Sunday 17 December 2017

Darina Allen: 'I felt a deep sympathy for Nigella when she was in the public glare'

Darina Allen pictured in the gardens of Ballymaloe Cookery School, Cork. Picture: Arthur Ellis/Provision
Darina Allen pictured in the gardens of Ballymaloe Cookery School, Cork. Picture: Arthur Ellis/Provision
Tim Allen and his wife Darina Allen at Midleton District Court in 2003. Picture: Provision
Chef and food writer Darina Allen at home in the gardens of Ballymaloe Cookery School at Shanagarry, Co Cork.


WHEN I walked into Ballymaloe farm the last person I expected to greet me was Tim Allen.

It is 10 years since Ireland's most famous culinary family was rocked by the infamous child porn scandal, but celebrity chef Darina Allen's husband is firmly back at the front of house and working build up the family empire again.

For Darina, it has been a long and difficult road.

Her brave decision to publicly stand by her husband could be seen as logical in retrospect.

Memories come flooding back as she talks about another celebrity chef who had to live out her lowest moments on a public stage.

The image of Nigella Lawson walking into court facing a wall of press resonates with Ireland's best-known chef.

It's Thursday afternoon and she's sitting on the patio outside her cookery school.

She closes her eyes in empathy: "I felt a deep sympathy for her, I have to say. Because I feel, as one can understand, a deep sympathy for anyone who is in the public glare when they are going through something like that.

"Everybody goes through their stuff in some way or another but it becomes much more challenging if it's in the whole, full glare of the public.

"I felt deeply for her at that time and still feel very supportive of her."

Earlier that day the family had invited me to sit down for a family lunch.

Three generations of the clan gathered around a chequered garden patio table in the beating sunshine.

Tim sits relaxed eating salad and drinking fresh homemade lemonade, surrounded by the laughter of his children and grandchildren.

There are clearly no signs of any tension.

The family break bread over fresh avocados and wild rice, chatting with ease and looking forward to an impending arrival of another baby.

They have bucked the trend of the modern scattered family which leaves the nest only to return on occasion.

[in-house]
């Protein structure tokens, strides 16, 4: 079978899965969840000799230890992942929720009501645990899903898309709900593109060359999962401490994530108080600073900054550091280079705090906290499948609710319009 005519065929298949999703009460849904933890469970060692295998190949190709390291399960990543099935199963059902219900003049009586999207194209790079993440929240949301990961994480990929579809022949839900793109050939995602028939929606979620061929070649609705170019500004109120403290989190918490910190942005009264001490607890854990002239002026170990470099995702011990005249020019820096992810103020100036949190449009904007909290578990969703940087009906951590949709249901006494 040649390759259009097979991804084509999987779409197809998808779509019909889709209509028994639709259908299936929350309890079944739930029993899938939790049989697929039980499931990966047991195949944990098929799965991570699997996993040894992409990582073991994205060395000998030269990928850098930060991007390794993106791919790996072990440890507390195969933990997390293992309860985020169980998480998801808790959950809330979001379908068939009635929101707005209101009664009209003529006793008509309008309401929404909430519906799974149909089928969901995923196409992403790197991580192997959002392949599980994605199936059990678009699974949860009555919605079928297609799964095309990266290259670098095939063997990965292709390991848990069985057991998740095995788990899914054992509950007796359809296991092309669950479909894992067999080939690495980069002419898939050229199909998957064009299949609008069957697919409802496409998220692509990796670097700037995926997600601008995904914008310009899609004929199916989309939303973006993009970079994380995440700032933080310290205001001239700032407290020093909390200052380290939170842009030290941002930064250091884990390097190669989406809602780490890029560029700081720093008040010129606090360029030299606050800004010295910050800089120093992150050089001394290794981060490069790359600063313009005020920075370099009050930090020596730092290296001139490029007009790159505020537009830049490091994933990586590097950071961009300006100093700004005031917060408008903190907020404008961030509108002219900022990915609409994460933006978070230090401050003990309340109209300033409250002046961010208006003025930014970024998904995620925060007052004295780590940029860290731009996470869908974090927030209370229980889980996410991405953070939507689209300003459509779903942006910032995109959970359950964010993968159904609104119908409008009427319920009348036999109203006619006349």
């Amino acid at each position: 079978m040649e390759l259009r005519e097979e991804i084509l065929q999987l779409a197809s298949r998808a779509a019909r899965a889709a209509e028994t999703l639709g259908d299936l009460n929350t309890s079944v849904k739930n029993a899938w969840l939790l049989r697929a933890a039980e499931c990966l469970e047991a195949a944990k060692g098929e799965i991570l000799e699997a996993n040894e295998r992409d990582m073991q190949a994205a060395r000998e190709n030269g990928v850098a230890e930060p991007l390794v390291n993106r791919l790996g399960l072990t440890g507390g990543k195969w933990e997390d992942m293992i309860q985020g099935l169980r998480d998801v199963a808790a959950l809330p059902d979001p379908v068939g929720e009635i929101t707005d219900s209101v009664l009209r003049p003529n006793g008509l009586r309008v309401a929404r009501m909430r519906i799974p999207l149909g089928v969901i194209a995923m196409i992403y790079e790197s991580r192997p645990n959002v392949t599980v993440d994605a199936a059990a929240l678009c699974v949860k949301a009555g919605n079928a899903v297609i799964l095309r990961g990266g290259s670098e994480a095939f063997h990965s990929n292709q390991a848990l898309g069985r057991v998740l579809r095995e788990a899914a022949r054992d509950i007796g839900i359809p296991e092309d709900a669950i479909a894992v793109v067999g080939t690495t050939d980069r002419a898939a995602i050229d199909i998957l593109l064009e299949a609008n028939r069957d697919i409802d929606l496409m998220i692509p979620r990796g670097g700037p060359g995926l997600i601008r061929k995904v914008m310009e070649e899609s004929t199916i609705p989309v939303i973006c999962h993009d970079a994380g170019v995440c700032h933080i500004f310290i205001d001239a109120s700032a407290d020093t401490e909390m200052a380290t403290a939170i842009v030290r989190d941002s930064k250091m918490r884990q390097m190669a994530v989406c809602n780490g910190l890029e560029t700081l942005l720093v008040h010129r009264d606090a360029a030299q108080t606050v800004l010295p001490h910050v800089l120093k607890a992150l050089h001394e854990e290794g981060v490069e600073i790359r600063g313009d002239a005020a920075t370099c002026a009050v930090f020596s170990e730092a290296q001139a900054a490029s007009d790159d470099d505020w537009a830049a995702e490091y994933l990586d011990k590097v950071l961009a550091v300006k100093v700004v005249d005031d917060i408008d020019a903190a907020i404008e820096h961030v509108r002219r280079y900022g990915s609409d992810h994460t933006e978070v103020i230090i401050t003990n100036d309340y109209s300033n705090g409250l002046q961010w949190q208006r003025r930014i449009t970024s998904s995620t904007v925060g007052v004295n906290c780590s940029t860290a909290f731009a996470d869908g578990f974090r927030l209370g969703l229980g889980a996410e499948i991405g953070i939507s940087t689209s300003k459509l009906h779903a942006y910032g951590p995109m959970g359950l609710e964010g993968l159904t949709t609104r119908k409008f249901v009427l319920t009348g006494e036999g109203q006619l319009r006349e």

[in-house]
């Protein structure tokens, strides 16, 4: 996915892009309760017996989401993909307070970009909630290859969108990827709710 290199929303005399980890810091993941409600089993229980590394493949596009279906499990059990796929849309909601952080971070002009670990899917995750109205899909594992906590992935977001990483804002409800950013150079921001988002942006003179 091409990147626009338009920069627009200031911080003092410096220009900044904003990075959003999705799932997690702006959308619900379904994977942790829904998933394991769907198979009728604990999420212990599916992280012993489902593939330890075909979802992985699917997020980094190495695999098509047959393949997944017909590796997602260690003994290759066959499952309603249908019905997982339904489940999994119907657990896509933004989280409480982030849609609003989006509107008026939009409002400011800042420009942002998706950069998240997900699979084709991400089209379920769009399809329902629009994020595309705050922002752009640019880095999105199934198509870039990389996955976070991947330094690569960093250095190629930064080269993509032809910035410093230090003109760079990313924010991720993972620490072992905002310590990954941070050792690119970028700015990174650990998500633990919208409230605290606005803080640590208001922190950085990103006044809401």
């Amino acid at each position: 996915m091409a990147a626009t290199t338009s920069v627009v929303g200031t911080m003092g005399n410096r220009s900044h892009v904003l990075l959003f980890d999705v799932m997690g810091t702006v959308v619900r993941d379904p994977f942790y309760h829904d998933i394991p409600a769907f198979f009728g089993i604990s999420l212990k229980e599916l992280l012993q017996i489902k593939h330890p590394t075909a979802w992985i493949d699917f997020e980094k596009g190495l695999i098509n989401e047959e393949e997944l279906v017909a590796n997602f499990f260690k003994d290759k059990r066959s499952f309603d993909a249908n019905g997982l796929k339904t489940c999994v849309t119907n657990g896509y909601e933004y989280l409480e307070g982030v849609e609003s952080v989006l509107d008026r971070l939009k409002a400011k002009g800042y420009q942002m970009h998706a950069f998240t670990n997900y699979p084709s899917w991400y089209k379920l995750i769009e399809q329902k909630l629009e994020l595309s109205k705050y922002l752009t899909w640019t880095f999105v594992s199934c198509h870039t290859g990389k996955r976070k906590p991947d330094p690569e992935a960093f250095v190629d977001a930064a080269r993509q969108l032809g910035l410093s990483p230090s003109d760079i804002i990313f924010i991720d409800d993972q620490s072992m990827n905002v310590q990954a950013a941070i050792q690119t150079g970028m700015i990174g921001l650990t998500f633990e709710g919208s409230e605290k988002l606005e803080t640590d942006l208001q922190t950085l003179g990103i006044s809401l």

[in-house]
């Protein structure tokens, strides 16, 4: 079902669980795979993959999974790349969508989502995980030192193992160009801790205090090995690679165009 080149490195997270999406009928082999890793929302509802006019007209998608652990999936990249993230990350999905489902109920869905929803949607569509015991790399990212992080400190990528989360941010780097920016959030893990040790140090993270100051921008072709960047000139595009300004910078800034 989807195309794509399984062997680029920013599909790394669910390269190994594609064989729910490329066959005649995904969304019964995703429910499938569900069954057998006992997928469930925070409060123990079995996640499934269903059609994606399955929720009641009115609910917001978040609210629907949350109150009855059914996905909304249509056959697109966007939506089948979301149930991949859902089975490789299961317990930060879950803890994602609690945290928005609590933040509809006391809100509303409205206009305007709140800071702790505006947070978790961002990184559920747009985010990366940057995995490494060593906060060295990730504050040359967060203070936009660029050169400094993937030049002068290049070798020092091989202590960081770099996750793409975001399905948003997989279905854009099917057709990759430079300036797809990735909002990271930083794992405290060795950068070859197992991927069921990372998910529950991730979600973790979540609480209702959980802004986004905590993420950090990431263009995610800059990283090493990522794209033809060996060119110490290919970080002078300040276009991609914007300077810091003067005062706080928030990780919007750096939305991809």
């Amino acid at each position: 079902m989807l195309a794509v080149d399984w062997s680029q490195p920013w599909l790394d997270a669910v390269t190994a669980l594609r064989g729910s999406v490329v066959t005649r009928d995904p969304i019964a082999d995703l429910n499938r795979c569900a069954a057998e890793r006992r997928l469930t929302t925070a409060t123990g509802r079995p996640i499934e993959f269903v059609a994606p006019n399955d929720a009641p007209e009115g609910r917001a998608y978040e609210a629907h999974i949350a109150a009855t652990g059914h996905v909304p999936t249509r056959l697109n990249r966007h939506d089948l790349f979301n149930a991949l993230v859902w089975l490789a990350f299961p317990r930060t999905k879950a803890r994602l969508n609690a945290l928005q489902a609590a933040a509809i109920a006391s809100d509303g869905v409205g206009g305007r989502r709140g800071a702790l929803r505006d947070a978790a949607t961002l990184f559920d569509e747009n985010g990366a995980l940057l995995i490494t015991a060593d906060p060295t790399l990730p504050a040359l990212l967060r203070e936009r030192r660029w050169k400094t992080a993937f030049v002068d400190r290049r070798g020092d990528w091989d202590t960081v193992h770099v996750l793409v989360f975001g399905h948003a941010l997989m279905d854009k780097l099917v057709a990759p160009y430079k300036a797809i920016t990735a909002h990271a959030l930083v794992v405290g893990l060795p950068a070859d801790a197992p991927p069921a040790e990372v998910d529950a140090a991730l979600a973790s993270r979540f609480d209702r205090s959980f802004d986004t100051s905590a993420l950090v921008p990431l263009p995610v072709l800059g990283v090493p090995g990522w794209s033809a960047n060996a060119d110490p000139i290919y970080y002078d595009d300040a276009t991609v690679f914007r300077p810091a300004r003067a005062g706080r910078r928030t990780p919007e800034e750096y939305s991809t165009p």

It is telling in itself that all of Tim and Darina's children live within a few miles of the homestead and come back every day to spend time with one another.

Darina describes how meal time brings them together.

And it is a tradition that she feels families need to focus on again.

"It used to be the bedrock of the family where people talk to one another ... nowadays there are families who don't sit down at the kitchen table from one end of the year to the other. They sit with an iPad or stand by the fridge," she says.

Perhaps the only thing that they are still raw over is the media coverage.

They express their anger at newspapers which they say are filled with misery and bad news and they describe how they rarely open them to avoid their negative energy.

Darina famously chose not to speak about the controversy in the press – instead waiting for the storm to pass: "You never know what life is going to throw at you and you just need to get through it and carry on.

"Any challenge that you overcome makes you stronger. Remember the person that one reads about is rarely the real person. You have a choice you can go out into the media or you can just put your head down and get on with it."

Her decision was widely debated and criticised at the time but it has brought her to the place she wanted to be. Surrounded by her family, with her business back on track. The reward for her allegiance – whether you agree with it or not – looks at though it has finally come to fruition.

Darina Allen will host an Afternoon Tea at Itsa at Harvey Nichols on Tuesday June 17 featuring recipes from the book, "30 Years at Ballymaloe".

Sunday Independent

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